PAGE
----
90-year old Julie, one of the few surviving Yaghans from Tierra del Fuego, is as handsome as the bark of this huge osage-orange tree, with as many experiences and traumas of her life recorded on her face.
Standards of female beauty have been ingrained in humans because of the reproductive function of sex and the necessity of female youthfulness for reproducing. But elsewhere in nature we perceive the beauty of aging. A dried-out leaf, or a faded petal, appears as beautiful as a budding flower.
Nor is our concept of animal beauty affected by norms of human sexual attractiveness. An old elephant matron is the most magnificent of her species; and an elderly camel may look as elegant, or awkward, as a young one.
Some women carry their age with dignity. A proud Vietnamese peasant decorates her graceful aging face with her earrings and smartly tied headscarf. An old Hmong in Thailand smiles sweetly and happily, seemingly untroubled by her toothlessness.
In Western cultures, rare are the women who can face aging with equanimity or humor, like this white-haired British lady. Rarest among the famous, actress Katherine Hepburn accepted old age, beautiful into her 90s even while coping with Parkinson’s disease for years.
By remaining a virgin and taking on male garb, 88-year-old QamiIe Stema became the chief of her large family in Albania, allowing her face to reach its severe natural beauty.
Women are so scared of aging that they willingly undergo face-lifts and other plastic surgery, even repeatedly, to remain youthful-looking. Many American women, some still young, have their faces “fixed,” removing wrinkles or double chins, often losing their individuality and acquiring an artificial smile or doll-like look.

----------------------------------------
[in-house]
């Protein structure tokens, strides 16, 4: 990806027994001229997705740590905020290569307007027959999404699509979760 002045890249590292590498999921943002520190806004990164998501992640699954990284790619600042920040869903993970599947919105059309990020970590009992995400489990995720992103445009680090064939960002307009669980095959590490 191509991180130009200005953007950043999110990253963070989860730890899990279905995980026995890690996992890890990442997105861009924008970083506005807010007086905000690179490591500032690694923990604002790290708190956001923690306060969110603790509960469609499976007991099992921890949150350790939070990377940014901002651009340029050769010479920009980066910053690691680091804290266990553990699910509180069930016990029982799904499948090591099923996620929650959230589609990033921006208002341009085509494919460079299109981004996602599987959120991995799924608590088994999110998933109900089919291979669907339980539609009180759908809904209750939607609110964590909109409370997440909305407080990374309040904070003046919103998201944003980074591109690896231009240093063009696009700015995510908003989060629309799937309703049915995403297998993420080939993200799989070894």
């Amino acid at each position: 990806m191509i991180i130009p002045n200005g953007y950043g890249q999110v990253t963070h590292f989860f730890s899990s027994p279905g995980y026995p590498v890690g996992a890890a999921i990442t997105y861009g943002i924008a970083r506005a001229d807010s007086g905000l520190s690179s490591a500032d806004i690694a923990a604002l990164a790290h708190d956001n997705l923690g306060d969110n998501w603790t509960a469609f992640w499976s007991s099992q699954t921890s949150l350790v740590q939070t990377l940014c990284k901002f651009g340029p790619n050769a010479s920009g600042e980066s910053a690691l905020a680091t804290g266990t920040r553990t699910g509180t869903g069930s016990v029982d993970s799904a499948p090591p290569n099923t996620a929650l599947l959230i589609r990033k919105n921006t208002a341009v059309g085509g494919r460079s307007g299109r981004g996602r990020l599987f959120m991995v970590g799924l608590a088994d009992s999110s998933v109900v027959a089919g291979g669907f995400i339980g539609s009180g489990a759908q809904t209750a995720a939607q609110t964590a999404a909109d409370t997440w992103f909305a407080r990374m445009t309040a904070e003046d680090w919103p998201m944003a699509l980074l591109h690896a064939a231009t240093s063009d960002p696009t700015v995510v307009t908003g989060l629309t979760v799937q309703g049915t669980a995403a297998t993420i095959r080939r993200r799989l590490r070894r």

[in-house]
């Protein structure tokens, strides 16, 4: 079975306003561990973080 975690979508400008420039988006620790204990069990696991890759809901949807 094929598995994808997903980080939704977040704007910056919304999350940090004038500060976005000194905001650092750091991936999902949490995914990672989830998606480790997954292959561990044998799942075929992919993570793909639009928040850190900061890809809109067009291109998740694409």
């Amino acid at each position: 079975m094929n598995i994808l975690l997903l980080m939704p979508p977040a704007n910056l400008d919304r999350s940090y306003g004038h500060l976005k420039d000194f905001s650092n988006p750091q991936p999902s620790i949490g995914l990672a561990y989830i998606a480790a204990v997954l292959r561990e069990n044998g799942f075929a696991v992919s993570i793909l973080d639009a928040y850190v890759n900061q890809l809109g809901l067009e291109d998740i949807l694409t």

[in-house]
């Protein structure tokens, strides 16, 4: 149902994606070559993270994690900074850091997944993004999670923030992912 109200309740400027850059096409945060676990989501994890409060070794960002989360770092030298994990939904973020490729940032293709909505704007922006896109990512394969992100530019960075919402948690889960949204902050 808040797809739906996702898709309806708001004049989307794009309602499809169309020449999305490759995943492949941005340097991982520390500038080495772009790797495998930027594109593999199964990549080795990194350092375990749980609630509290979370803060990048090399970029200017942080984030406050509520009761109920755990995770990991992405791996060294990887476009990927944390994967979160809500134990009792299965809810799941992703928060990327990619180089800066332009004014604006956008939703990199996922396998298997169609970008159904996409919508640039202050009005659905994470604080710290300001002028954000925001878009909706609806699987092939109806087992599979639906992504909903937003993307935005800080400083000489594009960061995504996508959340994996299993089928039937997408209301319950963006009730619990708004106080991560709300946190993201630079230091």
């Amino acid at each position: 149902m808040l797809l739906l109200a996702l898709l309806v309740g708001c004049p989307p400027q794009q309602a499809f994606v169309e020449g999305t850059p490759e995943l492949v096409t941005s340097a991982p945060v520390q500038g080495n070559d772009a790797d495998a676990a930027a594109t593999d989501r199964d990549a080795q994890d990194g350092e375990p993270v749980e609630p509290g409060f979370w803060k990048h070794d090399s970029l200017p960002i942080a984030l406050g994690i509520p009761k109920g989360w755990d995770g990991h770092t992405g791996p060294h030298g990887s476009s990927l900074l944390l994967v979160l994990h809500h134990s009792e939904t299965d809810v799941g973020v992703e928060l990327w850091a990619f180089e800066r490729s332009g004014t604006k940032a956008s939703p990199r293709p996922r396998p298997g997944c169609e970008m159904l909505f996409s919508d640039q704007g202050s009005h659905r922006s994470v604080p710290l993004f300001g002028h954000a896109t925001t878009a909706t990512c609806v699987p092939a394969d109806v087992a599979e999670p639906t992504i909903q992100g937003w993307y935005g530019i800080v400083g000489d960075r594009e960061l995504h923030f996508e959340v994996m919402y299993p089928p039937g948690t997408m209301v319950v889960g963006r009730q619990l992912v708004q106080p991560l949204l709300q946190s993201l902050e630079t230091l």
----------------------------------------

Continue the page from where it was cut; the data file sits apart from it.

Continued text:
In Asian cultures, aging of the female face is no stigma. These handsome Indian and Tibetan women look real and whole, their lives inscribed on their facial muscles and skin.
A peasant from Bihar, imposing and noble at reportedly 100 years, has come to Varanasi to await death with inner peace. She knows that her body’s ashes will join the river Ganga -- and all of nature.
Brave and fortunate was Ellen, too, who with cancer at age 82 could still look beautiful on her death bed.
CREDITS Main photos: p. 2: Yaghan, Victor Kabath Reyman; Tree, Athena Tacha p. 3: Athena Tacha p. 7: Johan Spanner p. 8: Google Images p. 9: shunya.net p. 10: Claude Renault p. 11: Athena Tacha Presentation and text: Athena Tacha Inspired by her pocket-books The Process of Aging, 1, 2 & 3 ( 1974, 1986 & 2001 )